Together with our colleagues from Georgia and Azerbaijan, this year we organized a public reading of the famous Vagina Monologue in Armenian, Azerbaijani and Georgian and even in some dialects of our respective language. The event took place in Tbilisi, the capital of Georgia, in February 2011. We were very much afraid that this initiative would be condemned, but much to our surprise it was well received, with both men and women coming to hear women’s stories about violence and discrimination, about bodies and sexuality. As one of the participants reported: “It was incredible to hear the different sounding languages side by side, and to hear stories about sexuality, body, birth, rape, discovery, and so on from the lips of different women, with connected histories and experiences. It was as if the act of speaking dissolved the borders between the three countries.”
One of our most recent achievements, of which we are very proud, was drafting changes and amendments to the law on Sexual Violence in the Armenian criminal code. The draft is now in circulation in Parliament and we are hoping it will be accepted during the Fall hearings. The current law is very weak. According to it sexual assault is not classified and punished in the same way as other serious crimes.
Certainly, we are also experiencing a lot of obstacles, in large part because we are always positioning ourselves as feminists, which automatically makes us ‘radical’ and ‘women who are challenging the traditional patriarchal family.’ Usually, people are very surprised to hear that the women’s movement in Armenia is not something ‘imported’ from the US or Europe but, on the contrary, that it has deep roots in Armenian history going back to the 6th and 7th centuries when the equality of men and women was enshrined in legislation. Apart from the hostility of the public at large, we also face tensions within the women’s movement itself. Unfortunately, almost everywhere in the post-Soviet world there is a ‘monopoly’ of the women’s movement by women who used to be activists in the Communist Party and who have now moved over into the non-governmental sector. As a result in the majority of post-Soviet countries, including the countries of the South Caucasus, the contemporary women’s movement too often reproduces the elements of the patriarchal Soviet system, and its authoritarian style of leadership. It can be extremely resistant to innovative ideas and concepts. There is also a wide gap in the understanding of such concepts as ‘civic organization’, ‘grassroots organization’ and ‘social activism’ between the older women, former activists in the Communist Party, who are now running women’s NGOs, and the younger women who hold more egalitarian, less hierarchical perspectives on democracy, activism and social change. So, our main goal now as an NGO is to continue strengthening the position and self-confidence of young women so that they can participate in awareness raising, lobbying and advocacy campaigns for women’s rights and gender equality.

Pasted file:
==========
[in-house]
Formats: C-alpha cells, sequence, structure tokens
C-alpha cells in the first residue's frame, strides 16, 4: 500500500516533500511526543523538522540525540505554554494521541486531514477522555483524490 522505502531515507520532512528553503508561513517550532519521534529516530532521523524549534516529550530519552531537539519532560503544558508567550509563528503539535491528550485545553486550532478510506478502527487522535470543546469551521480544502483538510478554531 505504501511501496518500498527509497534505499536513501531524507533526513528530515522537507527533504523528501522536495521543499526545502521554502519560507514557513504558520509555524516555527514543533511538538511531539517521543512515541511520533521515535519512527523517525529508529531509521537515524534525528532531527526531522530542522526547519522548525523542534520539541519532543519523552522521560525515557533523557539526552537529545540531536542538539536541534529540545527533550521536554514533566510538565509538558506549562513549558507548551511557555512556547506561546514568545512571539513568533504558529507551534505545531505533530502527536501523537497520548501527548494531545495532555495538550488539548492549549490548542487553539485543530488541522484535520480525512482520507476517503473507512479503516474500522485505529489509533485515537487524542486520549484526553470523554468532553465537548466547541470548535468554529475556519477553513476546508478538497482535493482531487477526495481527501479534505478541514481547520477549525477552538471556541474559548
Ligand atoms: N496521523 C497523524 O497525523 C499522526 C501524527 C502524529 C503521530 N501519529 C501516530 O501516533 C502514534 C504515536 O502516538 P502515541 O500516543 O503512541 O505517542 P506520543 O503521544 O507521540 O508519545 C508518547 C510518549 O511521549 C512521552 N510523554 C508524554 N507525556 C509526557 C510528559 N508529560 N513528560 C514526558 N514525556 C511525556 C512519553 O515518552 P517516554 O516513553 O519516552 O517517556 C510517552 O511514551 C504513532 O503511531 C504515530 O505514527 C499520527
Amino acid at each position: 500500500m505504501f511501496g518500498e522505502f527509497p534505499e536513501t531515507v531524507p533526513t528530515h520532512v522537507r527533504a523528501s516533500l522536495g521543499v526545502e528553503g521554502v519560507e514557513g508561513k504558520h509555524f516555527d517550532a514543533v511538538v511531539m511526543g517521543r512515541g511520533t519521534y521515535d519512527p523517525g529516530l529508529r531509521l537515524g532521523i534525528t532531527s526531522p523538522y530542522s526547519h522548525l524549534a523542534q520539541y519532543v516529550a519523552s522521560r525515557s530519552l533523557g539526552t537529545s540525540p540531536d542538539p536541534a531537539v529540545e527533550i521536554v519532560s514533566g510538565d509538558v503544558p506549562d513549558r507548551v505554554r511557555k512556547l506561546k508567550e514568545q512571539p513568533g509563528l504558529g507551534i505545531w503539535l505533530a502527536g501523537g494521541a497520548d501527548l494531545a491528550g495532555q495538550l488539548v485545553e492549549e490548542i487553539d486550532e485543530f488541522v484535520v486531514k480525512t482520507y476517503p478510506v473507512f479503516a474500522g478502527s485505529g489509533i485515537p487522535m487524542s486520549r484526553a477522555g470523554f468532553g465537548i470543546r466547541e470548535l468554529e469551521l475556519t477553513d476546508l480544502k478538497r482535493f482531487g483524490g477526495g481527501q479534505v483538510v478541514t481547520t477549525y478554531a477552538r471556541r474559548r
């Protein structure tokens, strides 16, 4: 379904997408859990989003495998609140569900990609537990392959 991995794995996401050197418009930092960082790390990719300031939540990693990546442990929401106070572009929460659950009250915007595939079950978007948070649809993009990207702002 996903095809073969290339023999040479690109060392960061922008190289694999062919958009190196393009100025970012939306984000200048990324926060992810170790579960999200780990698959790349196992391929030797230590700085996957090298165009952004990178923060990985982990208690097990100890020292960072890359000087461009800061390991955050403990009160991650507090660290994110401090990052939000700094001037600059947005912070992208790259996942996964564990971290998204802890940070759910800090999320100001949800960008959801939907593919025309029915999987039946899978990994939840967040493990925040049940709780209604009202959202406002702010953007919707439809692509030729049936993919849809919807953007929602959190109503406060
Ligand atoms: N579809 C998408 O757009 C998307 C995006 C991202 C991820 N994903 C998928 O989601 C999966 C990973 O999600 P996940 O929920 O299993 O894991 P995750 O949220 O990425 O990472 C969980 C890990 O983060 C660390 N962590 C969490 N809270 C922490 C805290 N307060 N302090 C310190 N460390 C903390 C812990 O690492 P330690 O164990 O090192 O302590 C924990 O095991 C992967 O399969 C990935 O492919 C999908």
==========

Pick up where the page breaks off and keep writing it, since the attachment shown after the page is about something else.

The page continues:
So here are seeds of a new women’s movement in the South Caucasus region – a movement based, on the one side, in developing democratic values and principles and, on the other side, in the recognition of ethnic and cultural peculiarities of gender and women’s rights.